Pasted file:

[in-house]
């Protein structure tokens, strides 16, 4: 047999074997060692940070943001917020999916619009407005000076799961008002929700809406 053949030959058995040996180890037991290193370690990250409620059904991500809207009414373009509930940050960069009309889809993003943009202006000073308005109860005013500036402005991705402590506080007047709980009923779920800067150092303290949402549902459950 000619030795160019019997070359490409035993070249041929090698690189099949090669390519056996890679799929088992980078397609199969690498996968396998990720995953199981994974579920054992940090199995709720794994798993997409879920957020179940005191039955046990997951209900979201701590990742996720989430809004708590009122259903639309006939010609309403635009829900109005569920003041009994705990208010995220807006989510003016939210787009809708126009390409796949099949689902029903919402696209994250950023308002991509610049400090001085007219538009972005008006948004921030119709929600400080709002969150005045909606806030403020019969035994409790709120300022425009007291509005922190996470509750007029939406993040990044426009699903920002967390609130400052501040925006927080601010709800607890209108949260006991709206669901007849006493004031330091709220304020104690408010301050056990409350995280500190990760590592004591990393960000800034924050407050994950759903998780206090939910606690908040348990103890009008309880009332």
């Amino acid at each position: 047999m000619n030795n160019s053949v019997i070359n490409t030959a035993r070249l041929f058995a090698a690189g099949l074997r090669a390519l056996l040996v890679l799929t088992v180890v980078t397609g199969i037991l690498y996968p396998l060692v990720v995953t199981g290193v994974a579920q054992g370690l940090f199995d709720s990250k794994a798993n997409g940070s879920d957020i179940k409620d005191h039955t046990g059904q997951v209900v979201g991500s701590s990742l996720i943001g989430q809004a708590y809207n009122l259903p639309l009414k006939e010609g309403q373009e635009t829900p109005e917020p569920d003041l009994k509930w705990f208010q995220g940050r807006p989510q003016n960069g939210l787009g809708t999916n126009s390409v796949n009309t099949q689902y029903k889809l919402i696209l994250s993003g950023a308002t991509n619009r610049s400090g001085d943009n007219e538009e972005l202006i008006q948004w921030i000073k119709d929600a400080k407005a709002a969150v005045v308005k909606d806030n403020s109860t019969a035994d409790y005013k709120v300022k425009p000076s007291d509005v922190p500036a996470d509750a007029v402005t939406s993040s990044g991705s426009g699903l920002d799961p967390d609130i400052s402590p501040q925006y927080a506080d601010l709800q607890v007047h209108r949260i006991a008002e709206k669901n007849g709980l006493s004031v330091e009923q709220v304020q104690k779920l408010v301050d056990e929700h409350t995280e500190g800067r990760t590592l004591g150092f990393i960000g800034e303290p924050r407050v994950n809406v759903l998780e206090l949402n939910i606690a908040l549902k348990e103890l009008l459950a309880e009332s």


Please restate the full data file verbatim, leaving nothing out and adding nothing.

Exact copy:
[in-house]
């Protein structure tokens, strides 16, 4: 047999074997060692940070943001917020999916619009407005000076799961008002929700809406 053949030959058995040996180890037991290193370690990250409620059904991500809207009414373009509930940050960069009309889809993003943009202006000073308005109860005013500036402005991705402590506080007047709980009923779920800067150092303290949402549902459950 000619030795160019019997070359490409035993070249041929090698690189099949090669390519056996890679799929088992980078397609199969690498996968396998990720995953199981994974579920054992940090199995709720794994798993997409879920957020179940005191039955046990997951209900979201701590990742996720989430809004708590009122259903639309006939010609309403635009829900109005569920003041009994705990208010995220807006989510003016939210787009809708126009390409796949099949689902029903919402696209994250950023308002991509610049400090001085007219538009972005008006948004921030119709929600400080709002969150005045909606806030403020019969035994409790709120300022425009007291509005922190996470509750007029939406993040990044426009699903920002967390609130400052501040925006927080601010709800607890209108949260006991709206669901007849006493004031330091709220304020104690408010301050056990409350995280500190990760590592004591990393960000800034924050407050994950759903998780206090939910606690908040348990103890009008309880009332």
């Amino acid at each position: 047999m000619n030795n160019s053949v019997i070359n490409t030959a035993r070249l041929f058995a090698a690189g099949l074997r090669a390519l056996l040996v890679l799929t088992v180890v980078t397609g199969i037991l690498y996968p396998l060692v990720v995953t199981g290193v994974a579920q054992g370690l940090f199995d709720s990250k794994a798993n997409g940070s879920d957020i179940k409620d005191h039955t046990g059904q997951v209900v979201g991500s701590s990742l996720i943001g989430q809004a708590y809207n009122l259903p639309l009414k006939e010609g309403q373009e635009t829900p109005e917020p569920d003041l009994k509930w705990f208010q995220g940050r807006p989510q003016n960069g939210l787009g809708t999916n126009s390409v796949n009309t099949q689902y029903k889809l919402i696209l994250s993003g950023a308002t991509n619009r610049s400090g001085d943009n007219e538009e972005l202006i008006q948004w921030i000073k119709d929600a400080k407005a709002a969150v005045v308005k909606d806030n403020s109860t019969a035994d409790y005013k709120v300022k425009p000076s007291d509005v922190p500036a996470d509750a007029v402005t939406s993040s990044g991705s426009g699903l920002d799961p967390d609130i400052s402590p501040q925006y927080a506080d601010l709800q607890v007047h209108r949260i006991a008002e709206k669901n007849g709980l006493s004031v330091e009923q709220v304020q104690k779920l408010v301050d056990e929700h409350t995280e500190g800067r990760t590592l004591g150092f990393i960000g800034e303290p924050r407050v994950n809406v759903l998780e206090l949402n939910i606690a908040l549902k348990e103890l009008l459950a309880e009332s």